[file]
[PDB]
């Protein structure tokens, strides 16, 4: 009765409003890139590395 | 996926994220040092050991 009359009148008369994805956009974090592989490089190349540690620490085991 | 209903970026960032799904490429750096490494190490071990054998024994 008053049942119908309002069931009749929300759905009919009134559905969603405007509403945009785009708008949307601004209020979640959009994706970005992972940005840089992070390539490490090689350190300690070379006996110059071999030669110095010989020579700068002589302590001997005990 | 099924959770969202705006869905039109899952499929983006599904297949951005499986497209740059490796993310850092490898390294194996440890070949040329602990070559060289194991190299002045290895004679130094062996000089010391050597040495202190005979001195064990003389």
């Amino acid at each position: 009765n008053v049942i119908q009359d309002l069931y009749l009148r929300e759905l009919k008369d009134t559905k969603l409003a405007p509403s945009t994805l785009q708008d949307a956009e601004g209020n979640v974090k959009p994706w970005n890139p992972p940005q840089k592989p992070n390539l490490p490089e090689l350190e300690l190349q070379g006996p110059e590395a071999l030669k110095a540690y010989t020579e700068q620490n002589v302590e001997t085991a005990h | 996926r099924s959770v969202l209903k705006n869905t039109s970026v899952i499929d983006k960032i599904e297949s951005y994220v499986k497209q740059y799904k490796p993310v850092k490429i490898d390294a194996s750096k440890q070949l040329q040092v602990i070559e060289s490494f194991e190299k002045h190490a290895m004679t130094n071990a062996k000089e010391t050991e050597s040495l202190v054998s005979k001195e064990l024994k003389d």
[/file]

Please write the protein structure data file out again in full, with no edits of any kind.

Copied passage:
[PDB]
């Protein structure tokens, strides 16, 4: 009765409003890139590395 | 996926994220040092050991 009359009148008369994805956009974090592989490089190349540690620490085991 | 209903970026960032799904490429750096490494190490071990054998024994 008053049942119908309002069931009749929300759905009919009134559905969603405007509403945009785009708008949307601004209020979640959009994706970005992972940005840089992070390539490490090689350190300690070379006996110059071999030669110095010989020579700068002589302590001997005990 | 099924959770969202705006869905039109899952499929983006599904297949951005499986497209740059490796993310850092490898390294194996440890070949040329602990070559060289194991190299002045290895004679130094062996000089010391050597040495202190005979001195064990003389």
């Amino acid at each position: 009765n008053v049942i119908q009359d309002l069931y009749l009148r929300e759905l009919k008369d009134t559905k969603l409003a405007p509403s945009t994805l785009q708008d949307a956009e601004g209020n979640v974090k959009p994706w970005n890139p992972p940005q840089k592989p992070n390539l490490p490089e090689l350190e300690l190349q070379g006996p110059e590395a071999l030669k110095a540690y010989t020579e700068q620490n002589v302590e001997t085991a005990h | 996926r099924s959770v969202l209903k705006n869905t039109s970026v899952i499929d983006k960032i599904e297949s951005y994220v499986k497209q740059y799904k490796p993310v850092k490429i490898d390294a194996s750096k440890q070949l040329q040092v602990i070559e060289s490494f194991e190299k002045h190490a290895m004679t130094n071990a062996k000089e010391t050991e050597s040495l202190v054998s005979k001195e064990l024994k003389d």